I so torn
Anyone know how good a laser is going to be through clouds?
Facebook's bonkers dream of beaming internet access to remote corners of the globe has taken yet another step – or perhaps that should be flight – closer to reality with its new flying laser drone. Engineers working for the free content ad network unveiled a massive Aquila autonomous drone, which is fitted with a laser …
Is there much in the way of cloud above 40,000 ft? Probably very managable, also remembering that the estimated 3bn people who don't have internet access are generally located around the central belt of the earth and in many of those countries the weather is quite consistent.
The article says "All the drone-to-drone and drone-to-station communications will be carried out by lasers beams"
Perhaps infra-red lasers can penetrate clouds?
I wonder how many birds/people/amateur astronomers pointing their telescopes in an unfortunate direction will be blinded by them?
You wouldn't/couldn't use optical communications to provide the links to each customer because you'd need thousands of separate beams. The only ground link laser can avoid clouds by relaying through an adjacent drone that isn't blocked by cloud. If the entire geography is blocked then you can always use wireless as a backup to provide resilience.
I can see these having a use in disaster relief. Most communications tend to be poor after earthquakes or typhoons and this has the potential to provide a life line to more rural areas.
It's easy to have a dig at Zuckerberg on here but this is quite a feat of engineering and it looks likely he will actually deliver it.
You might be right but power on the ground is usually a big problem during a disaster and not many places have a reliable UPS that can run more than a day. Contacting any kind of emergency services is also an issue. I would hope that they have a plan for this....
On the other hand, if he's only feeding his Internet.org or FB, then there's a problem.
There are some folks selling tethered drones for the usual video surveillance.
It seems like there should be a ready market for cheap and cheerful tethered drones acting like communications towers. e.g. Internet to villages.
Power supply on ground, endless duration of course. DC-DC converters to increase voltage on the 2-conductor tether cable, to reduce voltage drop. A simple drone, tethered, altitude about several hundred feet up. A heading control system, perhaps using a magnetic compass sensor, to keep vehicle antenna aligned, perhaps a moderately high gain antenna, not too high gain, picking up a network connection from perhaps about 25km away, and then relaying it down. A simple communications package. All powered by the tether.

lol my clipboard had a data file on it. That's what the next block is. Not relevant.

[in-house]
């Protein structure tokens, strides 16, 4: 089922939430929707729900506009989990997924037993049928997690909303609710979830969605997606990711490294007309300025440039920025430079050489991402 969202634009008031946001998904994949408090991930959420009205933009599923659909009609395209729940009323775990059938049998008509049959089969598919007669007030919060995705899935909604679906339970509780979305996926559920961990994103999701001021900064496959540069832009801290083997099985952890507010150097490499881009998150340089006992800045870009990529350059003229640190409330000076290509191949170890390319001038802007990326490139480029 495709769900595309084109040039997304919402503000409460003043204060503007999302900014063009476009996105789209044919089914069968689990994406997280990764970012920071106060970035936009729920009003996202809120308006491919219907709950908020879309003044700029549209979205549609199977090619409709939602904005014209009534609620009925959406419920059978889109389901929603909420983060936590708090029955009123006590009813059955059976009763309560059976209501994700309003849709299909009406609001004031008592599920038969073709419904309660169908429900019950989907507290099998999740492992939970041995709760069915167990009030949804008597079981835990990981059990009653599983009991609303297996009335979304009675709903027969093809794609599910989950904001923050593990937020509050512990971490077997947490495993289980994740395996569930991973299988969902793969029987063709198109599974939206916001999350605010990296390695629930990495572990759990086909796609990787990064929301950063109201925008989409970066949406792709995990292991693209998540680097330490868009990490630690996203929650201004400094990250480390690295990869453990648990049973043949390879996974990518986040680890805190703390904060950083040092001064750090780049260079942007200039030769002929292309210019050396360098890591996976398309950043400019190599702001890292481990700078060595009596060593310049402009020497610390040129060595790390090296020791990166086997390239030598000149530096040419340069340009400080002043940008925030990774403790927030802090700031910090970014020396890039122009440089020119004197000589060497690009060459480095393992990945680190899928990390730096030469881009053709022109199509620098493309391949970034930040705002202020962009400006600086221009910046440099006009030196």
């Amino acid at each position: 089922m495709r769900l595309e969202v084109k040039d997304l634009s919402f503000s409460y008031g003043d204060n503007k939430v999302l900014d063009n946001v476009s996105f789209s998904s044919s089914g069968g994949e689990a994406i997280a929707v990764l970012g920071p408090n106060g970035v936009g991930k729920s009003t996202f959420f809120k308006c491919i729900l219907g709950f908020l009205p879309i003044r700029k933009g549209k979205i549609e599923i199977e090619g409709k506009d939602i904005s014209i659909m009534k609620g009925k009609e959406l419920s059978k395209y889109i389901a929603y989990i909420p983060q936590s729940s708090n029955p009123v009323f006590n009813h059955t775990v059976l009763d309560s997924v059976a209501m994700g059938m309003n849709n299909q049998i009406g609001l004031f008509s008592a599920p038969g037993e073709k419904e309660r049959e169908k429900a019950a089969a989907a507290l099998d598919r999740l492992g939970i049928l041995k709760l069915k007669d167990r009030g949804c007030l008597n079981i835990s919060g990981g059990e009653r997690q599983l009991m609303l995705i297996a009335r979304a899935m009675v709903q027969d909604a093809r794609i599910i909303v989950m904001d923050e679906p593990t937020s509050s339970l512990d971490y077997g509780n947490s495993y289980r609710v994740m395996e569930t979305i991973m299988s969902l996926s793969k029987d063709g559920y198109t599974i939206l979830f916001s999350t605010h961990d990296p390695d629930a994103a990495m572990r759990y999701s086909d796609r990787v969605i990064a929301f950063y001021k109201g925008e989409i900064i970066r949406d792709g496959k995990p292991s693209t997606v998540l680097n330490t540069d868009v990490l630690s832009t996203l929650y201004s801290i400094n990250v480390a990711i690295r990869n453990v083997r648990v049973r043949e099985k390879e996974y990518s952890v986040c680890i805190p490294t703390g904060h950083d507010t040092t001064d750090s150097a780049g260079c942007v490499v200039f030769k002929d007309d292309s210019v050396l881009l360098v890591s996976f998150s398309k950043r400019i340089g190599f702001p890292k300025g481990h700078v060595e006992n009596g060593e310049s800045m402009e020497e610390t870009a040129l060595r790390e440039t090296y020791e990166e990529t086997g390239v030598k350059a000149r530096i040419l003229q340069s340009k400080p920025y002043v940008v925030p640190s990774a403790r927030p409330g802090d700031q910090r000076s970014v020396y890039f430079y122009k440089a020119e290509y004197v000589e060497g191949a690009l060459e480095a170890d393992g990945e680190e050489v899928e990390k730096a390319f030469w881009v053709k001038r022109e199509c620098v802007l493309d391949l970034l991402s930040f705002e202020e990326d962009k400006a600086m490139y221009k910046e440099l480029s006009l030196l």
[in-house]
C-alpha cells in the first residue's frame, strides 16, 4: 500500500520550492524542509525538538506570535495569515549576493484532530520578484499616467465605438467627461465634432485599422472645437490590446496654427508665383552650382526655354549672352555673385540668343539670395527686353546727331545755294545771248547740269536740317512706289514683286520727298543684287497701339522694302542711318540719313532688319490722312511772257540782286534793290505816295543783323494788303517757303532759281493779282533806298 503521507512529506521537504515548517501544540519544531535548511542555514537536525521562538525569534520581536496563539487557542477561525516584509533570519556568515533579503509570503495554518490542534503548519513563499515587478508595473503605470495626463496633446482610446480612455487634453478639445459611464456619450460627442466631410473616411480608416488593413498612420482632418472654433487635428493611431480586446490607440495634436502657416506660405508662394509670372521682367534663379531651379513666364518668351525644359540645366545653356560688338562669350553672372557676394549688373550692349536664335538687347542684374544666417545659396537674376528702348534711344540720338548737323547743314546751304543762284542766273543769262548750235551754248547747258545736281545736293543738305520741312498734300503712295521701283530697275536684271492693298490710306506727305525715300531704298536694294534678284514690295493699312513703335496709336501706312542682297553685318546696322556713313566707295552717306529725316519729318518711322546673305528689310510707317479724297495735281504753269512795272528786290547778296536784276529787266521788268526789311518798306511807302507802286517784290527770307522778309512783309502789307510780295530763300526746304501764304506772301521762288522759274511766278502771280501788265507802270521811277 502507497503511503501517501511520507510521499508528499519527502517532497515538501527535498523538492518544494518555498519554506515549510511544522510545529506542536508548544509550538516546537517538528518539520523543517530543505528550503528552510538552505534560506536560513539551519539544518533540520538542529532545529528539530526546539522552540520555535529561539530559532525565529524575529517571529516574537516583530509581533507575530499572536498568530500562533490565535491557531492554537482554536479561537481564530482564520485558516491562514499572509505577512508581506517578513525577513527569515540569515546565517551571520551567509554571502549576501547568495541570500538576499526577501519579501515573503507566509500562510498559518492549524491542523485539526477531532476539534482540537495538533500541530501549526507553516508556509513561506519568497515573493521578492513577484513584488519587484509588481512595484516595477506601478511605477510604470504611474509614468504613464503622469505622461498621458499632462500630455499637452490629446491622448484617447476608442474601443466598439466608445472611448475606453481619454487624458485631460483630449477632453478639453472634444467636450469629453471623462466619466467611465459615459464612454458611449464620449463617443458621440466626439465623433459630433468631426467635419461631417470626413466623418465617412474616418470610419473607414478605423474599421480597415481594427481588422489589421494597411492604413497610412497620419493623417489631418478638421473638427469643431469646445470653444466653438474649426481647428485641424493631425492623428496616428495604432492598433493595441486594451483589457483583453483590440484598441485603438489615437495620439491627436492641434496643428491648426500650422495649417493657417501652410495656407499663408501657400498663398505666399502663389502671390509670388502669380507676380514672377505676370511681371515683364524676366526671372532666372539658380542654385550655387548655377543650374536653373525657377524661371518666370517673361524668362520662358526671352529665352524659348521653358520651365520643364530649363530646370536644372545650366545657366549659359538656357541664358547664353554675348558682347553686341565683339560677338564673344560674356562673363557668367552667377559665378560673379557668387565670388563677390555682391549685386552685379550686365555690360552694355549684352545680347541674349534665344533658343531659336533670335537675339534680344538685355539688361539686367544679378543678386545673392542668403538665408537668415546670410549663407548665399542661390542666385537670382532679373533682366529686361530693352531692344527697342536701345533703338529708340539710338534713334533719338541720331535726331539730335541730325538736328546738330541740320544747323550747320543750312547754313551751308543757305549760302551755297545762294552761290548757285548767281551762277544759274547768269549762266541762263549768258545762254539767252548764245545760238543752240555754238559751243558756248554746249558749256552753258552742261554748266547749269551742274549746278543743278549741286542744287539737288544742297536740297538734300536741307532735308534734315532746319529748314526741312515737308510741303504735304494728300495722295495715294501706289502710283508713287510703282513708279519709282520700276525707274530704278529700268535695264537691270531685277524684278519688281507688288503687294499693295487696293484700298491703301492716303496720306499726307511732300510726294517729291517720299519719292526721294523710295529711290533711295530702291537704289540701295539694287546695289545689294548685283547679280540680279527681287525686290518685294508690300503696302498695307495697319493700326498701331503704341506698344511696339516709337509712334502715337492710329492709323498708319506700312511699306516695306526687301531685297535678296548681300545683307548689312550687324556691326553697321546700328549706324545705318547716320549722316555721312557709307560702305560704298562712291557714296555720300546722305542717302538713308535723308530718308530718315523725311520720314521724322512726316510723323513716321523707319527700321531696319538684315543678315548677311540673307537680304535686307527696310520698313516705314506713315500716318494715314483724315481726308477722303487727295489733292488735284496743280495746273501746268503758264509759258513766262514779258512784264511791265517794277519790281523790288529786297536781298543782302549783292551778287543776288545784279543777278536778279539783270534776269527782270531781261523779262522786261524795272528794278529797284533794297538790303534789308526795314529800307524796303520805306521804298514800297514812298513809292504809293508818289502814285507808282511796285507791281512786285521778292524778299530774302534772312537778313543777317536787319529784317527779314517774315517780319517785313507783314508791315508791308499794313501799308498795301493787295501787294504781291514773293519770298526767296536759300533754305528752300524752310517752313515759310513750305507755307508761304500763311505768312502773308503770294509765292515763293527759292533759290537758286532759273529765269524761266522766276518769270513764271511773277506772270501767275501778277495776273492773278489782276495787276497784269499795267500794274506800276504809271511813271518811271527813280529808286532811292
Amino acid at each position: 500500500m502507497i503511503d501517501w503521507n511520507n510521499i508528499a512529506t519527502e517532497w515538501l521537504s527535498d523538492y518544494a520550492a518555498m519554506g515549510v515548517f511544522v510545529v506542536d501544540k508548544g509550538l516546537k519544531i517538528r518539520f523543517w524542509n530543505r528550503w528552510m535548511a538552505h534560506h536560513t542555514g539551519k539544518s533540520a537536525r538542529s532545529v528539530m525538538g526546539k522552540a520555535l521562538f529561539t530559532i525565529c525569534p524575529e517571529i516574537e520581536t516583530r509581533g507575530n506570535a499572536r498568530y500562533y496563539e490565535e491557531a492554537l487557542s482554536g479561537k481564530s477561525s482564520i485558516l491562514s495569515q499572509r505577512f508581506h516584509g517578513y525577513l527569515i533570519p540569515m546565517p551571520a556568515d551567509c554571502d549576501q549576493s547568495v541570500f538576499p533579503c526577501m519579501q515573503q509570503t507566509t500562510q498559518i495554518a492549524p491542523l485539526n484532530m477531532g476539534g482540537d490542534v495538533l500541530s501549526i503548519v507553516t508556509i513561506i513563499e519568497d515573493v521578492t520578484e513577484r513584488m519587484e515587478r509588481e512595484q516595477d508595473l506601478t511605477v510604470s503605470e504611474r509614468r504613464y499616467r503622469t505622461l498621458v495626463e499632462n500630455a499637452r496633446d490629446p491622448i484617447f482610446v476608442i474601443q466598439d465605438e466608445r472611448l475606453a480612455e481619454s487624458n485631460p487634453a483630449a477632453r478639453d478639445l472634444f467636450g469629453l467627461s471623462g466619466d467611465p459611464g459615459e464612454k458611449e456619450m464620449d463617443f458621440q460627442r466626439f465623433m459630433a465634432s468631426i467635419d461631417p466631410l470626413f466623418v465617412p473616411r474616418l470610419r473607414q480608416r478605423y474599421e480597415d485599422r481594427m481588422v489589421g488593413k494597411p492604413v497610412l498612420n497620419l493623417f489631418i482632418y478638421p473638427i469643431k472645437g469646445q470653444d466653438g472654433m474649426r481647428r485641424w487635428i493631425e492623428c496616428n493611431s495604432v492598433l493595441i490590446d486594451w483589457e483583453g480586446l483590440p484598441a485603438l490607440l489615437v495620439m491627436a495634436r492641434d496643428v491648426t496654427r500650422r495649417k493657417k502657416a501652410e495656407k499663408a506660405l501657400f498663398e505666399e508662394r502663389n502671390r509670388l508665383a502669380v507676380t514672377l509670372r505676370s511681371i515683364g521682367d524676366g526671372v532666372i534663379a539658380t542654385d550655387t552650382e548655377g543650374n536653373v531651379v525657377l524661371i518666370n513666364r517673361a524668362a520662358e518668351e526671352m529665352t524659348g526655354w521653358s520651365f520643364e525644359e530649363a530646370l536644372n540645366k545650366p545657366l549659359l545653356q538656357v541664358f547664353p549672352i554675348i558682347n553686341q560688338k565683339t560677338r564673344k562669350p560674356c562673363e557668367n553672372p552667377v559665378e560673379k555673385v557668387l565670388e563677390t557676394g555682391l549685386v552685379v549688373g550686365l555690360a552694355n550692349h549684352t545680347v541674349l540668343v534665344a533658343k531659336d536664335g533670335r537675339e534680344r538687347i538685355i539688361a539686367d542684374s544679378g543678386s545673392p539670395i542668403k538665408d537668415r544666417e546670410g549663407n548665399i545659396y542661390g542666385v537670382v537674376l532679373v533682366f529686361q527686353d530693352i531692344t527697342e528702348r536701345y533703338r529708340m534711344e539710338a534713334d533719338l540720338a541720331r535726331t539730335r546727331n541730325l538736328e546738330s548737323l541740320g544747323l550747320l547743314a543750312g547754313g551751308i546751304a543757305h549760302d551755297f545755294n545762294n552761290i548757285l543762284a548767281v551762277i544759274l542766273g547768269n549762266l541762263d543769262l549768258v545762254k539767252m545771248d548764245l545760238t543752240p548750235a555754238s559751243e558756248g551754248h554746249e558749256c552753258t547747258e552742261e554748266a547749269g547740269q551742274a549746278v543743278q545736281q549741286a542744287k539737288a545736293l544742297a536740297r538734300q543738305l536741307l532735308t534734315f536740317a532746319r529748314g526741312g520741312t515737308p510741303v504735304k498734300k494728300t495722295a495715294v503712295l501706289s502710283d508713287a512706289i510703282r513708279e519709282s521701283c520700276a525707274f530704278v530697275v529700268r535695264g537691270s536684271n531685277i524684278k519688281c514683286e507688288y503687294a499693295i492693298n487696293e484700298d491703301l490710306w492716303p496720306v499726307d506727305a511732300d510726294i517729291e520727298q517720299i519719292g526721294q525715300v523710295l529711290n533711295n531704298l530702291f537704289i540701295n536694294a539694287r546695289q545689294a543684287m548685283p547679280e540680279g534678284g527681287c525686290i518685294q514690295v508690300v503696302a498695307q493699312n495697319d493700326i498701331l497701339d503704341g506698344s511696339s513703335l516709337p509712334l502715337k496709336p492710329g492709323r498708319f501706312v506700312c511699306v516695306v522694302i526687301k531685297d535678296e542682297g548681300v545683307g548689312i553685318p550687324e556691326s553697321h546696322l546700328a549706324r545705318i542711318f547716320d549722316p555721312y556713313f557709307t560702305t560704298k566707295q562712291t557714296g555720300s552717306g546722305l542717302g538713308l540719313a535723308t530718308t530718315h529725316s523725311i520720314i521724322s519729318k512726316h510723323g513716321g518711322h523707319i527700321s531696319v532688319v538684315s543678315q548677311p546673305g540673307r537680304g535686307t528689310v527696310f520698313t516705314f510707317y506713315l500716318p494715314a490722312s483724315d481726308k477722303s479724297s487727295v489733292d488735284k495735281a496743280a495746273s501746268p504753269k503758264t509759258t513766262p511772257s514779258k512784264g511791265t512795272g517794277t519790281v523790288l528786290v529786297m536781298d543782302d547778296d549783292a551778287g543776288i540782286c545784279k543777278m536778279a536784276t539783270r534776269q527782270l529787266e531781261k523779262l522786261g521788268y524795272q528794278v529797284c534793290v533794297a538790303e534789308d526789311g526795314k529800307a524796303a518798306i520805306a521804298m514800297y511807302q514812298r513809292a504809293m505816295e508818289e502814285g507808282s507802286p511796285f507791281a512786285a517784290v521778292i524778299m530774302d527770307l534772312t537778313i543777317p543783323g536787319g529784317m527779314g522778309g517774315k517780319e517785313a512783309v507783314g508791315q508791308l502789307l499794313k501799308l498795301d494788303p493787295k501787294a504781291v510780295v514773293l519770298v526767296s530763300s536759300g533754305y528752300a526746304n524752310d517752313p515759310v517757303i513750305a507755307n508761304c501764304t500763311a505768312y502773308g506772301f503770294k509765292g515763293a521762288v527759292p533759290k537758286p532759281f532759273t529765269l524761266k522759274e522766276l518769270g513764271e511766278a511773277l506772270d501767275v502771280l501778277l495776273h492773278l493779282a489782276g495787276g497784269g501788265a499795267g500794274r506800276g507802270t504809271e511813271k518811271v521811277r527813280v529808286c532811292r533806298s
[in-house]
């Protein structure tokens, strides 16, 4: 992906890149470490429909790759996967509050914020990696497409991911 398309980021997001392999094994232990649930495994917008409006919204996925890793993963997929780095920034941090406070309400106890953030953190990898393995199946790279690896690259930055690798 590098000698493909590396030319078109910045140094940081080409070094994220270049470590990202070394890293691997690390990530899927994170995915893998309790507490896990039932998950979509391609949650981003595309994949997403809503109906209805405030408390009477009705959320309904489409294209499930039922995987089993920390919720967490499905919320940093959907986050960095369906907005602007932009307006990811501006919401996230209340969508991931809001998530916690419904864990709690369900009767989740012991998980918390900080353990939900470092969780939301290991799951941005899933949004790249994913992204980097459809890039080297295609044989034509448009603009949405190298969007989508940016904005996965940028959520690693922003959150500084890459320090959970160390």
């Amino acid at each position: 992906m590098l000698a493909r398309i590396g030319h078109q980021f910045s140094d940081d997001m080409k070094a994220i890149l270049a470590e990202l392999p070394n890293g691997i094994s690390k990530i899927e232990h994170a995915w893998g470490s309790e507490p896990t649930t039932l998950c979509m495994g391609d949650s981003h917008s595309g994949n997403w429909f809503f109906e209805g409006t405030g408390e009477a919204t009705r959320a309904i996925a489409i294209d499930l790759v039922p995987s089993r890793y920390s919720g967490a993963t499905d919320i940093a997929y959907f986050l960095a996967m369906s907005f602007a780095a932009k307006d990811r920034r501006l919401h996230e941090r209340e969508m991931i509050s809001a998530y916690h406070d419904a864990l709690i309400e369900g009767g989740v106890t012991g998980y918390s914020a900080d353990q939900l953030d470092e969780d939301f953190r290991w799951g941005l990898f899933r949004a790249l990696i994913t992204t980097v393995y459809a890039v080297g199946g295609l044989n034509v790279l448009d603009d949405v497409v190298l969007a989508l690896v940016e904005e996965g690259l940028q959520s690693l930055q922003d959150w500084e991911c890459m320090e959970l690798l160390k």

This concept would be a fairly quick and cheap way to squirt communications links over moderately long distances over modest hills. Distant source ground station can employ a very high gain dish.
Power failure, perhaps a battery on standby, and GPS to guide it down. Tether might be commanded to spool in.
Lightning. Shielded tether, lightning probe above drone. Plenty of hardening of active circuits.
Just a concept...
Zuckberg's solution is regional, which is good in its own way.
The concept I've described is on the order of $2000, can be deployed in an hour, and would provide service to a village. Someone back at ISP HQ would need to install a 1m dish, aimed towards the village in question.
The biggest imponderable is how to deal with lightning.Detection (LF) or prediction ('net) and retreat might be simplest. Worst case, install a replacement the next morning.
Perhaps a nearby sacrificial lightning diversion tethered drone could be installed. Nothing but the propellers, motors, DC-DC converter. It flies nearby, within stepped leader range, and is intended to be hit. Only $400 as it's so simple.
Ideas, a dime a dozen.
Missing packets can be resent. That's built into the foundations of Internet Protocol, at least TCP.
With UDP streaming, you'll get a glitch. And you'll get to see how long until the full video frames are sent. Some video encoding settings are so aggressive that the image would stay smeared out as difference frames (character's mouth wandering around the screen separately from his head) for as long as ten seconds.
it can stay focused on a dime from a distance of ten or more miles away, we're told. This will enable the drones to pass information ... to ground stations.
So the drone spots coins on the ground, then sends messages back to the ground station telling somebody to go and pick them up. Impressive, but it doesn't sound like much of a revenue stream.
and fits the company line, everything else "experimented" or buried underneath the paid for political and social "content".
this is as "good" for the world as having Coca Cola solve drought in sub saharan Africa by shipping in megagallons of sugary carbonated soda.
Biting the hand that feeds IT © 1998–2019